Boy, this plant has some serious identity problem.
The Calla lily is not a true calla and neither is a true lily. It is also commonly referred to as 'Arum' and yet is not a true arum either. So what is it?
Calla lilies belong to the genus Zantedeschia with several recognized species including aethiopica, elliottiana and rehmannii, the three most common. This plant is native to the southern region of Africa and was named after the Italian botanist Giovanni Zantedeschi. As beautiful as it is, this plant is poisonous when ingested raw due to the presence of calcium oxalate in all its parts.
Now that's my short introduction to this plant.
When it comes to plants, I've had many "love at first sight" moments. And this is definitely one of them. This is one of those "must haves" in my long list of plants. I just don't know if they will survive in our farm's local climate. I know they do in the cooler regions like Baguio.
Last February I went home with two packets of the yellow Calla lily, each packet contains two tubers. I gave one packet to my Aunt, who's now helping us propagate some plants in her own garden. And I must say she is having more luck than us. Anyway... The other packet is left in the farm for my Mom. Aside from the tubers we also visited the Manila Seedling Bank and bought several Calla plants.
From what I've read the white Calla lily thrives in the sun and likes having wet feet. The colored species prefer the opposite, part shady and more dry soil. So I told Mom their contrasting behaviors so she can properly take care of them.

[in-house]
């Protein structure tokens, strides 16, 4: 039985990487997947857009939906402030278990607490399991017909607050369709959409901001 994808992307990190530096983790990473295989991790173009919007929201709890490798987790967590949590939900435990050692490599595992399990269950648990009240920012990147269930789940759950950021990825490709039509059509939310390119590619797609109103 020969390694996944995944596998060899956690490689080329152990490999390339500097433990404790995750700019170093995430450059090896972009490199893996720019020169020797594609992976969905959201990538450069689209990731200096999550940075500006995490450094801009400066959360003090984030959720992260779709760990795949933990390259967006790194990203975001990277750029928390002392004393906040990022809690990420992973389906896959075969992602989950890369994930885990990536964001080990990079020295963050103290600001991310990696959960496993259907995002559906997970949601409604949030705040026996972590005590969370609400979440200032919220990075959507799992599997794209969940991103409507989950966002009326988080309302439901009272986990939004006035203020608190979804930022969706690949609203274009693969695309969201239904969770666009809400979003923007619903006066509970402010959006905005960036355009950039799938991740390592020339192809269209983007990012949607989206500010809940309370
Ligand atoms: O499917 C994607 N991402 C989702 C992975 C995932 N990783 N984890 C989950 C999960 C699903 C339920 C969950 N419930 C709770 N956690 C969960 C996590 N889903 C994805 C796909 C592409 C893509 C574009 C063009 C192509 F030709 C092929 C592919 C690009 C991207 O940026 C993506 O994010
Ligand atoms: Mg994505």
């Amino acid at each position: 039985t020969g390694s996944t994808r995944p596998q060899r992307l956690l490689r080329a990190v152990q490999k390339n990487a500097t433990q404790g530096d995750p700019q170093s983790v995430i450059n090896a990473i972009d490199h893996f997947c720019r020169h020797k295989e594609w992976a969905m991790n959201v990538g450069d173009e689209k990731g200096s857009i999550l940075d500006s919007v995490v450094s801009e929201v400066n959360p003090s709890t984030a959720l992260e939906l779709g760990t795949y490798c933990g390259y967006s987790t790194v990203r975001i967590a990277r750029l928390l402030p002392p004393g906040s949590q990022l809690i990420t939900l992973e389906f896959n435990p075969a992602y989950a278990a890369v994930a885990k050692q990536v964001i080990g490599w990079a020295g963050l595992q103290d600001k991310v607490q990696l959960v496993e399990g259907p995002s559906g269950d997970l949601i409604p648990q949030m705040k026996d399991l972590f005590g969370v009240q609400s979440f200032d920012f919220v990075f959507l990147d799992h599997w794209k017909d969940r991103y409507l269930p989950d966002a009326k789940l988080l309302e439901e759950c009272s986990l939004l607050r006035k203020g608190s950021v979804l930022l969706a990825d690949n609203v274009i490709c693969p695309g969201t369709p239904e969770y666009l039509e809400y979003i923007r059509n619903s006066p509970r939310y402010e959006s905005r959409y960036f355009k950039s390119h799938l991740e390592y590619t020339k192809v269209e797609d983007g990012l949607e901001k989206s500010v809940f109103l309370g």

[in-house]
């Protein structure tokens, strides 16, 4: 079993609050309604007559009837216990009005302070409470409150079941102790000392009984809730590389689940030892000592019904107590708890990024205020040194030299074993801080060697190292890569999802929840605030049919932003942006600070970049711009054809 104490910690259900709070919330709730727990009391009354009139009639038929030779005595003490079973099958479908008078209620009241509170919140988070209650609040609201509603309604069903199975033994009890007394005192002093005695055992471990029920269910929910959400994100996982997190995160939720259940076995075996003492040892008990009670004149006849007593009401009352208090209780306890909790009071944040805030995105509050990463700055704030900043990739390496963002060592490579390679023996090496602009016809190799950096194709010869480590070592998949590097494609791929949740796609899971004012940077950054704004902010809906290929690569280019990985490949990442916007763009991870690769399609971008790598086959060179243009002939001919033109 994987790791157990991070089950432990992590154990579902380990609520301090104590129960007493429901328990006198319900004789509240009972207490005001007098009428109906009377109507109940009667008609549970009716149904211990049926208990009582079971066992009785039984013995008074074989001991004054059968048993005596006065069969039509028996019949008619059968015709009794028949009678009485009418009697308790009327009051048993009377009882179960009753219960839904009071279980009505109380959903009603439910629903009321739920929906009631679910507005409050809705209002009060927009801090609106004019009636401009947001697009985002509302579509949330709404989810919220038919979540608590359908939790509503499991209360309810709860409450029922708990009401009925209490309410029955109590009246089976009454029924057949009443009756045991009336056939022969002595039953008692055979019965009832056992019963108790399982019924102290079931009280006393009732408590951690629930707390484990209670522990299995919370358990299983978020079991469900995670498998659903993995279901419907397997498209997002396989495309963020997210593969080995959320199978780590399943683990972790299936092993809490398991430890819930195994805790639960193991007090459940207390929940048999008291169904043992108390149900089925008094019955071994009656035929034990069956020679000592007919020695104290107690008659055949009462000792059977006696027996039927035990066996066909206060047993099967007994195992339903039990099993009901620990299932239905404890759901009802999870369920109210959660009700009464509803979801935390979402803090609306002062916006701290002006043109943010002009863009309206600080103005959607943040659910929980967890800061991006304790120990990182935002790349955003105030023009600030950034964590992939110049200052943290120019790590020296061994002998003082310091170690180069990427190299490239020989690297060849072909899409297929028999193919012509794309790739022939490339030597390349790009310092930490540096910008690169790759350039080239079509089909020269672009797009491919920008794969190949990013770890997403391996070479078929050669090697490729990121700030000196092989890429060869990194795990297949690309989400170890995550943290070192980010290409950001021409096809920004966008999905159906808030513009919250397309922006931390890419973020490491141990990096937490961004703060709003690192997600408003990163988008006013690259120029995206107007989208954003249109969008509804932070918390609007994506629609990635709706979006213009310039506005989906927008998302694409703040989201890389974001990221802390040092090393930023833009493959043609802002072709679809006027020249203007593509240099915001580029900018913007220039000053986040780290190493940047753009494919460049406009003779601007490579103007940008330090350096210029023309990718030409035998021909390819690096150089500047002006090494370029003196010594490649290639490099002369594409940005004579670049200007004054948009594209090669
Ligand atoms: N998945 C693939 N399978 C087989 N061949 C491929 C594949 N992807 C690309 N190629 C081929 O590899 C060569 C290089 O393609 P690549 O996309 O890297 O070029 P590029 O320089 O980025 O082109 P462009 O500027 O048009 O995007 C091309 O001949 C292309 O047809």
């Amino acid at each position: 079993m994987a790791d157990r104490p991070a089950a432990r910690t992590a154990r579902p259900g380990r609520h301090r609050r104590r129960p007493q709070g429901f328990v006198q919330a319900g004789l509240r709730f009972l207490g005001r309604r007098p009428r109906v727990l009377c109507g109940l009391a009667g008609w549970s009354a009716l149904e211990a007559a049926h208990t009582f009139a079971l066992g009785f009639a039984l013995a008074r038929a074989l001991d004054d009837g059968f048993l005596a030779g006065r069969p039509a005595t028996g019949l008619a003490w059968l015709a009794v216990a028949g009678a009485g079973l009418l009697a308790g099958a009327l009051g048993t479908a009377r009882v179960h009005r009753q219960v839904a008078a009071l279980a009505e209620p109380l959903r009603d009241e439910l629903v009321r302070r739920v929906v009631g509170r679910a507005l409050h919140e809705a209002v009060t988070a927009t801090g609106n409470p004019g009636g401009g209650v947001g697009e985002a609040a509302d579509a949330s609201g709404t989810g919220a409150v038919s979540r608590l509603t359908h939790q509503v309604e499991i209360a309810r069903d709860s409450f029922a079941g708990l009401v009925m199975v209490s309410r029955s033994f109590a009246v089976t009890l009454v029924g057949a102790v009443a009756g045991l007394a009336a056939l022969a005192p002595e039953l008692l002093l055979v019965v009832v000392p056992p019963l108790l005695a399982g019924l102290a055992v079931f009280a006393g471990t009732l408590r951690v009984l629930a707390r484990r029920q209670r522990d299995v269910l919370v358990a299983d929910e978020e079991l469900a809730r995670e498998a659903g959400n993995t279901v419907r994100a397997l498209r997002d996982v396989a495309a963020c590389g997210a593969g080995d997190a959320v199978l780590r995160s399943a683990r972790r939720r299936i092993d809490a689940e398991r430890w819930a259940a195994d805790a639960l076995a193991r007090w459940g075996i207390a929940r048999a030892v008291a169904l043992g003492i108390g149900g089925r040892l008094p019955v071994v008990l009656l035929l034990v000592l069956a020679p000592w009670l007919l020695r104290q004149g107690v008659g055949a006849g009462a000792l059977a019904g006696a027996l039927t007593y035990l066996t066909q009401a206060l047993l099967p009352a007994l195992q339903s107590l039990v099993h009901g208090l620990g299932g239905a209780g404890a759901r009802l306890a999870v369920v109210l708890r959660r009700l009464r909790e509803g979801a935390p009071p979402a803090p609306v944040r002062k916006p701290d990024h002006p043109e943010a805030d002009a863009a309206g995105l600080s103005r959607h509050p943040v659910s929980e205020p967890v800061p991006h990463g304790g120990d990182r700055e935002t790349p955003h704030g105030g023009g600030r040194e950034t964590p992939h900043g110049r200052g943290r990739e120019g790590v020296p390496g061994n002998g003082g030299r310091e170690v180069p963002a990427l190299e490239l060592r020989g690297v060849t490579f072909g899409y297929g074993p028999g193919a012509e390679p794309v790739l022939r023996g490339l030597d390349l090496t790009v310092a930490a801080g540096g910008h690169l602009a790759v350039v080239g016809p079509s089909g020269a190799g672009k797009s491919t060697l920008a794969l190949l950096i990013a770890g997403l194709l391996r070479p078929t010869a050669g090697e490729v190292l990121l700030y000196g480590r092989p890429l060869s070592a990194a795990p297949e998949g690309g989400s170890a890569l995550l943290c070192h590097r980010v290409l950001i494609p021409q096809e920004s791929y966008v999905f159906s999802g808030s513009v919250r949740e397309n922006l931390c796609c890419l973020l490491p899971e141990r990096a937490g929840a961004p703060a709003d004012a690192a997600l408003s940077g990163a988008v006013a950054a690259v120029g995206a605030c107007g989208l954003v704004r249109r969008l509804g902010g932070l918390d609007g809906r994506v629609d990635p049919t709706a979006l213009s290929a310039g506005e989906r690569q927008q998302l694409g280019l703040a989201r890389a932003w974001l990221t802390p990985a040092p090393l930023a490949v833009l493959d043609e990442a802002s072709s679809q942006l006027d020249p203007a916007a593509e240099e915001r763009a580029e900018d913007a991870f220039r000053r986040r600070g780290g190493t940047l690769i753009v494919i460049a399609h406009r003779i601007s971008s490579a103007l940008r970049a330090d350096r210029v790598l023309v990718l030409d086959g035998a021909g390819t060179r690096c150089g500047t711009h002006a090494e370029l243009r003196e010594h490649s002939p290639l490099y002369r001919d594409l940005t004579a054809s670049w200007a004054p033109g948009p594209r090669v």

A few weeks after I returned to the U.S., I was informed that the colored ones rotted after they were left exposed to several days of continuous rain. Sigh... The white ones survived. Just this month I learned that of the four whites, only two are still alive. Sigh again...
Now these plants aren't in the farm yet. Currently they are in our small house in one suburb of Metro Manila which is several hundreds of kilometers away from the farm. My mother goes there only when she needs to. Since she cannot bring them all to the farm by herself, with a heavy heart she had to leave them there.
If you must know about our house near the capital, most of the time the house sits empty and in a dilapidated state. The plants there rely on mother nature for nourishment or the infrequent visit of a trusted neighbor to check the place. Just recently it has been burglarized three consecutive times. So now it looks more like a prison, with high walls ringed with rows of barbed wires and bars on all the windows.
So what happened to the two packets of Calla lily I gave to Mom and my aunt?
Last month, Mom said one of the two tubers she planted started to sprout. First a leaf came out (above, left) then a flower but it's not pure yellow though (above, right). Then the other tuber sprouted, flower first and this one's yellow. Those I gave to my aunt also sprouted flowers first and both are yellow.
From these four mother plants, I hope Calla lilies will have a continued presence in the farm. Calla lilies can be propagated by dividing the tubers or by letting the flowers produce seeds. There is no guarantee that they will have the same color of flowers as the mother plant if they were grown from seeds.
A day will come when I'll be moving to the farm for good, if not, then more frequent and longer stays. And I will try my luck with the 'must have' plants that did not survive due to mismanagement or neglect. I hope my vision of a garden full of white and colored Calla lilies will come true someday.
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